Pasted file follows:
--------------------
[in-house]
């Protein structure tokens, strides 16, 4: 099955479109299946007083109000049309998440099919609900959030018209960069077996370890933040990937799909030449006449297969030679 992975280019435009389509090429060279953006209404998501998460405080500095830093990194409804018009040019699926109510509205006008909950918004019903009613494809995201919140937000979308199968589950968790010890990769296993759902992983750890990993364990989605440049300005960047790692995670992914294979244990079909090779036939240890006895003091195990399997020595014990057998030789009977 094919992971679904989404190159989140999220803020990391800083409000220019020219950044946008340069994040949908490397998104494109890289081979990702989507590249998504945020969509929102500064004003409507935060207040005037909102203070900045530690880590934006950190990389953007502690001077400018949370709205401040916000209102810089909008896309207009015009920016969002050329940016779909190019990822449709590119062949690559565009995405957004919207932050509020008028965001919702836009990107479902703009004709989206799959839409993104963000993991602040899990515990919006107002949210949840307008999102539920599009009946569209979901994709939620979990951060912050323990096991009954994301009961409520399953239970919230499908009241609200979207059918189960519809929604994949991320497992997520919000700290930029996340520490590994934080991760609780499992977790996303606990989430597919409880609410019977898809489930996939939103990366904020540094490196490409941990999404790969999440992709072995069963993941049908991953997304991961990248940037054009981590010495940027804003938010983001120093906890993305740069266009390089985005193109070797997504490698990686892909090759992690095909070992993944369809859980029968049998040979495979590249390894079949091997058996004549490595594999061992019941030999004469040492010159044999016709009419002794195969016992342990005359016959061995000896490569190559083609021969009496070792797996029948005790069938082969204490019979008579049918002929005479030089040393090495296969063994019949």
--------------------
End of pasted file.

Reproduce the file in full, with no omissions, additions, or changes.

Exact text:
[in-house]
């Protein structure tokens, strides 16, 4: 099955479109299946007083109000049309998440099919609900959030018209960069077996370890933040990937799909030449006449297969030679 992975280019435009389509090429060279953006209404998501998460405080500095830093990194409804018009040019699926109510509205006008909950918004019903009613494809995201919140937000979308199968589950968790010890990769296993759902992983750890990993364990989605440049300005960047790692995670992914294979244990079909090779036939240890006895003091195990399997020595014990057998030789009977 094919992971679904989404190159989140999220803020990391800083409000220019020219950044946008340069994040949908490397998104494109890289081979990702989507590249998504945020969509929102500064004003409507935060207040005037909102203070900045530690880590934006950190990389953007502690001077400018949370709205401040916000209102810089909008896309207009015009920016969002050329940016779909190019990822449709590119062949690559565009995405957004919207932050509020008028965001919702836009990107479902703009004709989206799959839409993104963000993991602040899990515990919006107002949210949840307008999102539920599009009946569209979901994709939620979990951060912050323990096991009954994301009961409520399953239970919230499908009241609200979207059918189960519809929604994949991320497992997520919000700290930029996340520490590994934080991760609780499992977790996303606990989430597919409880609410019977898809489930996939939103990366904020540094490196490409941990999404790969999440992709072995069963993941049908991953997304991961990248940037054009981590010495940027804003938010983001120093906890993305740069266009390089985005193109070797997504490698990686892909090759992690095909070992993944369809859980029968049998040979495979590249390894079949091997058996004549490595594999061992019941030999004469040492010159044999016709009419002794195969016992342990005359016959061995000896490569190559083609021969009496070792797996029948005790069938082969204490019979008579049918002929005479030089040393090495296969063994019949």